I watched in awe as two blackbirds set about a magpie in our back garden in Highbury Hill. Pecking and grabbing at its feathers, I was amazed at their ferocity and sorry for the magpie. My view was soon to change.

I’ve been observing the throngs of birds visiting our feeders, tiny garden pond and containers of water more than I used to, through a combination of ‘lockdown’ and new patio doors. From wrens, sparrows, blue tits and robins, through thrushes and blackbirds, to crows, magpies, blue jays and even the occasional woodpecker and sparrow hawk, they have established a literal pecking order of the seeds, fat pellets and dried worms on offer.

Bath time for sparrows. Keep a count!

The smaller birds enter the squirrel proof cages and hurl the food across the grass, a gift to the larger ones waiting in anticipation on the ground where there’s a literal pecking order.

Our tiny pond. Newts and frogs seem to be attracted to a fountain to rival Vegas!

The magpies, crows and pigeons get first picks, the rest waiting their chance of what’s missed. But there must be enough to go round as most of these birds seem to have built nests nearby, and we’ve already seen newly fledged robins and sparrows negotiating the feeders and bathing in our containers and pond.

Which brings me back to the altercation between the magpie and the blackbirds.

The squabble showed no sign of abating, with the magpie seemingly coming off worst.  Yet rather than escaping, it briefly touched down in the garden. Here, it stretched its neck and pulled from the undergrowth a tiny, helpless blackbird chick, pink mouth wide open in expectation of being fed. What happened next was a brief blur of feathers and squawking – then all the combatants flew away. But what of the chick? I went to investigate. No sign. Just a few small feathers. Had it escaped or had the magpie taken it? I fear the latter.

I was set up to take a picture of magpies and blackbirds, but this little fellow arrived to ruin it!

So my view of battered magpie changed from victim to offender. Yet, in retrospect, maybe there are hungry magpie chicks that needed something more substantial than slim pickings of seeds dropped by the sparrows. It’s nature’s way. But the possible loss of a blackbird chick is so disheartening.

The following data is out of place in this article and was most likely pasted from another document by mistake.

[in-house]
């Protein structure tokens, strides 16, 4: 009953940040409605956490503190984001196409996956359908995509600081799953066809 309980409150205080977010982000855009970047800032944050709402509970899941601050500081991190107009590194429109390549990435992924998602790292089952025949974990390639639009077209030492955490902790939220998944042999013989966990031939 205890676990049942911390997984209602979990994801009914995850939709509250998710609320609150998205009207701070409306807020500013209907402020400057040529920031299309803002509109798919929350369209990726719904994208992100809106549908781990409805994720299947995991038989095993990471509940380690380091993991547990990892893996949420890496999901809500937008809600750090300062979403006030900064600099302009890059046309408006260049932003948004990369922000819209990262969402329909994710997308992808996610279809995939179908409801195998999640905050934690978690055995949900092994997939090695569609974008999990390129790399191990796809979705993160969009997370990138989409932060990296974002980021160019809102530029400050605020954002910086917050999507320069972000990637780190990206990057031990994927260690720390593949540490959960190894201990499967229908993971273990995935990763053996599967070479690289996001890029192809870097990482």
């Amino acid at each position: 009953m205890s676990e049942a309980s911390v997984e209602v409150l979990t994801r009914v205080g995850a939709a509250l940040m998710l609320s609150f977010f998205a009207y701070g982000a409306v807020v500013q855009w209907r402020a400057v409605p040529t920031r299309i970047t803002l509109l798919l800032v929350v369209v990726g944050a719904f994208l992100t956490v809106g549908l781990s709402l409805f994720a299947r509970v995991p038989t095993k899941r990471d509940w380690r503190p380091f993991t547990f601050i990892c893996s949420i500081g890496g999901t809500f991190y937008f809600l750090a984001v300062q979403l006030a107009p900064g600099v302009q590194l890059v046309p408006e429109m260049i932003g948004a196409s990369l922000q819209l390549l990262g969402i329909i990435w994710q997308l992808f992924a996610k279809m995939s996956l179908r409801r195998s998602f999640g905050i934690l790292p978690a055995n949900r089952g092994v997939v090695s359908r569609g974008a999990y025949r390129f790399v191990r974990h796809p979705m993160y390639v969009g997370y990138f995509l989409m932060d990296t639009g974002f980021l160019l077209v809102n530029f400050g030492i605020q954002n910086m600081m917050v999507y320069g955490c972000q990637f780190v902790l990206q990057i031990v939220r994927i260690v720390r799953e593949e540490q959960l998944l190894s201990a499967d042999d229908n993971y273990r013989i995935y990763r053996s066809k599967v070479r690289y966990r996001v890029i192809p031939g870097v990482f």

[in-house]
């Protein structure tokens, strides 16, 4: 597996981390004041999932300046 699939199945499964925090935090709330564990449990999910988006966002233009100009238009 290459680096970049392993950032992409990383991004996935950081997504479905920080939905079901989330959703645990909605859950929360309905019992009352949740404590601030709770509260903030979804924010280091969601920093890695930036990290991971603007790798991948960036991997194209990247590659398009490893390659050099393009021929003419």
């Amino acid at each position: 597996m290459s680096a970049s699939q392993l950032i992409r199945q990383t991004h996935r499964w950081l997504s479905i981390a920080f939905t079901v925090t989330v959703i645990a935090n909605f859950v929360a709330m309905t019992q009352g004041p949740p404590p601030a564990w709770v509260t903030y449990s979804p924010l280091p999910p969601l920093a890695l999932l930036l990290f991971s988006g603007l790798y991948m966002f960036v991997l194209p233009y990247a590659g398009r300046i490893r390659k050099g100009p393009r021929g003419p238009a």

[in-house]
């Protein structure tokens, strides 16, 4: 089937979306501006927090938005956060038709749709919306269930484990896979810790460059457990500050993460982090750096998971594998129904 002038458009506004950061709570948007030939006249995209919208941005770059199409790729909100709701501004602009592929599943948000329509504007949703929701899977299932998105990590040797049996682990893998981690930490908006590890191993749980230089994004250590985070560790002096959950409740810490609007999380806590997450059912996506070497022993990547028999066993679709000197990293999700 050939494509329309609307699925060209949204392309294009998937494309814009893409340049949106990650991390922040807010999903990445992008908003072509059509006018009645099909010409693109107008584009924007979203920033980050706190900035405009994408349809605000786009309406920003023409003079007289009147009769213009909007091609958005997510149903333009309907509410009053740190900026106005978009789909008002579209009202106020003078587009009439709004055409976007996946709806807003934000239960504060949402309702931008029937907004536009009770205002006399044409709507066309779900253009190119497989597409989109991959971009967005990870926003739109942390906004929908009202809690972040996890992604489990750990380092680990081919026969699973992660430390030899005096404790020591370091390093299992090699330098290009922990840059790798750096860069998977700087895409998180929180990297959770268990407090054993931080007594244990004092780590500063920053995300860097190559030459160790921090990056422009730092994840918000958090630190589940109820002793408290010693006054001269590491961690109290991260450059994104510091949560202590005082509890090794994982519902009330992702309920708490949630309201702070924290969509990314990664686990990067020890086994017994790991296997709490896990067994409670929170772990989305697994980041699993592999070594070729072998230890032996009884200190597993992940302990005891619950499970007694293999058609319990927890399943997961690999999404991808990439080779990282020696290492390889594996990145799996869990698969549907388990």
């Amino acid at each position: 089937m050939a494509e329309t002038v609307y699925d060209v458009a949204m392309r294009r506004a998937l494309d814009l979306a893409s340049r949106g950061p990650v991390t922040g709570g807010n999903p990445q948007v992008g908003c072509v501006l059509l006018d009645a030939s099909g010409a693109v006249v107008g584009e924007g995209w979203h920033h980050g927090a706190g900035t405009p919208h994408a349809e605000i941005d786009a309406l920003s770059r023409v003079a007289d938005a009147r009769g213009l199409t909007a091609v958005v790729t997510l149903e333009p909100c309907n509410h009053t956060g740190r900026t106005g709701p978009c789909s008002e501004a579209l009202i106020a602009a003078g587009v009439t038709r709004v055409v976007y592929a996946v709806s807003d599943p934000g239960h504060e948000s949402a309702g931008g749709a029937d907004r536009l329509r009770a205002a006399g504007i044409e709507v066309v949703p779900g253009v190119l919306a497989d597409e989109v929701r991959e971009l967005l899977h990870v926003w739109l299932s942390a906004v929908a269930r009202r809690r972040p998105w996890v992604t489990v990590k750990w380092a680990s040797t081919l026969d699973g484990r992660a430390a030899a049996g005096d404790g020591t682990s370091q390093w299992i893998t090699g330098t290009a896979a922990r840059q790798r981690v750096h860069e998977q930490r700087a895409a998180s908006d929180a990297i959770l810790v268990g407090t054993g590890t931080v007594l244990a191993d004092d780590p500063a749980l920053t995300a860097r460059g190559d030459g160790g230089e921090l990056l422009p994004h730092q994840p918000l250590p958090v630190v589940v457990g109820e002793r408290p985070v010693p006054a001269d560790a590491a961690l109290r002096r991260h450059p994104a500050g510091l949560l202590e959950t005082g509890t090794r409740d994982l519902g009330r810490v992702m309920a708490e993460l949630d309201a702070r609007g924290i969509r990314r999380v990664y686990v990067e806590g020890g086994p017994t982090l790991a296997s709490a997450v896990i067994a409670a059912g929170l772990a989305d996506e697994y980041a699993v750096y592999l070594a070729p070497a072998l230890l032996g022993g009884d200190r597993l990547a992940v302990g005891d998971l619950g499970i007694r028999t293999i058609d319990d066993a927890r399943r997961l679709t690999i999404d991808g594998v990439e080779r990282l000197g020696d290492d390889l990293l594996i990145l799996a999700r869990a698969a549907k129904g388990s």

Next day, they were all back in the garden, sparrows, blue tits, robin, blackbirds, magpie, following the same feeding routines – until, that is, they were all interrupted by the arrival first of a squirrel, then cats.

It’s tough being a bird.

PS – since I’ve written this, I’ve noticed a blackbird devouring a newt from the pond. The circle of life and death . . . . !

Richard Smith’s novel, Homeward Bound, is available as an ebook and paperback from Amazon and bookshops like Ink@84 and Waterstones

Author: Richard Smith

I'm a writer and storyteller and for much if my life produced sponsored films and commercials. Subjects were as varied as bananas in Cameroon, oil from the North Sea, fighting organised crime and caring for older people. Their aim was always to make a positive difference, but, worryingly, two commercials I worked on featured in a British Library exhibition, ‘Propaganda’.


  1. I had a fountain like that, once. Had to get rid of it due to the howls of mirth from the neighbours. Bastards.
    Still, I agree. Nature continues to amaze when you take the time to stop and take it in. It’s the bluetits that annoy me – casting seeds asunder with gay abandon from the feeder until they reach the one they fancy. I’ve spoken to them several times about this but they remain recalcitrant… Bastards.


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